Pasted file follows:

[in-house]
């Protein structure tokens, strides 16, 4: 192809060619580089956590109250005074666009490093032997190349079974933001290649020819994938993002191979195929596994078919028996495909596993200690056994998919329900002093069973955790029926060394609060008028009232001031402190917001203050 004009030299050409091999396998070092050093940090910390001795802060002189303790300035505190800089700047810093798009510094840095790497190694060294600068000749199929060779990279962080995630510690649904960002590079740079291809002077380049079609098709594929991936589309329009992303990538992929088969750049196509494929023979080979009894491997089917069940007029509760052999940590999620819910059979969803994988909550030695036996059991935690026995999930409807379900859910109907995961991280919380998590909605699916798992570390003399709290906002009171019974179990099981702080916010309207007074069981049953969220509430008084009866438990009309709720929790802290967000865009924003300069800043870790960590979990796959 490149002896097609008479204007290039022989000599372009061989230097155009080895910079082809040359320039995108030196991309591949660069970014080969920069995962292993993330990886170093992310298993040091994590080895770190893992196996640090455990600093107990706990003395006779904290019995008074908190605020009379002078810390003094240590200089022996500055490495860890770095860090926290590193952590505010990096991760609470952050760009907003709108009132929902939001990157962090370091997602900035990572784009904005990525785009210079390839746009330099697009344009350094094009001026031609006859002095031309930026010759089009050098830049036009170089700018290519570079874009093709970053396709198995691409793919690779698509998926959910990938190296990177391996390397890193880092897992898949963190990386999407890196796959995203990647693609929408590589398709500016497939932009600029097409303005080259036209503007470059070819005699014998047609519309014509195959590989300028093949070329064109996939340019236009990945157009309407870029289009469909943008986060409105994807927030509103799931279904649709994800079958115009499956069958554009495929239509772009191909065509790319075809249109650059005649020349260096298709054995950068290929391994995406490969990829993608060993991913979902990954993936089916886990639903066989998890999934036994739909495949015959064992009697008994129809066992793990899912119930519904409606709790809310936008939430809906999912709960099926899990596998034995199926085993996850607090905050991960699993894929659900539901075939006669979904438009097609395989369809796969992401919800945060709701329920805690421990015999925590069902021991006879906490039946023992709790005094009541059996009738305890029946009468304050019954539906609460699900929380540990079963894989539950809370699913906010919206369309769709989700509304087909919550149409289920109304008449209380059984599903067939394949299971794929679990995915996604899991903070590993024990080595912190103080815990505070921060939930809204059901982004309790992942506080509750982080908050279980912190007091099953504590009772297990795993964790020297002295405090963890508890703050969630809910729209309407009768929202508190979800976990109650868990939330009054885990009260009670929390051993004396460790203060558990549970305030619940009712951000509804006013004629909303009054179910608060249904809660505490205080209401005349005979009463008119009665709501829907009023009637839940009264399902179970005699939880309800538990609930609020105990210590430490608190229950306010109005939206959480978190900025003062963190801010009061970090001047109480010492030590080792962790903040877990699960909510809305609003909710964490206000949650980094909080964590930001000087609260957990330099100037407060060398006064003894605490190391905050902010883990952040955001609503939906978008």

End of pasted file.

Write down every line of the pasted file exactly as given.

[in-house]
């Protein structure tokens, strides 16, 4: 192809060619580089956590109250005074666009490093032997190349079974933001290649020819994938993002191979195929596994078919028996495909596993200690056994998919329900002093069973955790029926060394609060008028009232001031402190917001203050 004009030299050409091999396998070092050093940090910390001795802060002189303790300035505190800089700047810093798009510094840095790497190694060294600068000749199929060779990279962080995630510690649904960002590079740079291809002077380049079609098709594929991936589309329009992303990538992929088969750049196509494929023979080979009894491997089917069940007029509760052999940590999620819910059979969803994988909550030695036996059991935690026995999930409807379900859910109907995961991280919380998590909605699916798992570390003399709290906002009171019974179990099981702080916010309207007074069981049953969220509430008084009866438990009309709720929790802290967000865009924003300069800043870790960590979990796959 490149002896097609008479204007290039022989000599372009061989230097155009080895910079082809040359320039995108030196991309591949660069970014080969920069995962292993993330990886170093992310298993040091994590080895770190893992196996640090455990600093107990706990003395006779904290019995008074908190605020009379002078810390003094240590200089022996500055490495860890770095860090926290590193952590505010990096991760609470952050760009907003709108009132929902939001990157962090370091997602900035990572784009904005990525785009210079390839746009330099697009344009350094094009001026031609006859002095031309930026010759089009050098830049036009170089700018290519570079874009093709970053396709198995691409793919690779698509998926959910990938190296990177391996390397890193880092897992898949963190990386999407890196796959995203990647693609929408590589398709500016497939932009600029097409303005080259036209503007470059070819005699014998047609519309014509195959590989300028093949070329064109996939340019236009990945157009309407870029289009469909943008986060409105994807927030509103799931279904649709994800079958115009499956069958554009495929239509772009191909065509790319075809249109650059005649020349260096298709054995950068290929391994995406490969990829993608060993991913979902990954993936089916886990639903066989998890999934036994739909495949015959064992009697008994129809066992793990899912119930519904409606709790809310936008939430809906999912709960099926899990596998034995199926085993996850607090905050991960699993894929659900539901075939006669979904438009097609395989369809796969992401919800945060709701329920805690421990015999925590069902021991006879906490039946023992709790005094009541059996009738305890029946009468304050019954539906609460699900929380540990079963894989539950809370699913906010919206369309769709989700509304087909919550149409289920109304008449209380059984599903067939394949299971794929679990995915996604899991903070590993024990080595912190103080815990505070921060939930809204059901982004309790992942506080509750982080908050279980912190007091099953504590009772297990795993964790020297002295405090963890508890703050969630809910729209309407009768929202508190979800976990109650868990939330009054885990009260009670929390051993004396460790203060558990549970305030619940009712951000509804006013004629909303009054179910608060249904809660505490205080209401005349005979009463008119009665709501829907009023009637839940009264399902179970005699939880309800538990609930609020105990210590430490608190229950306010109005939206959480978190900025003062963190801010009061970090001047109480010492030590080792962790903040877990699960909510809305609003909710964490206000949650980094909080964590930001000087609260957990330099100037407060060398006064003894605490190391905050902010883990952040955001609503939906978008």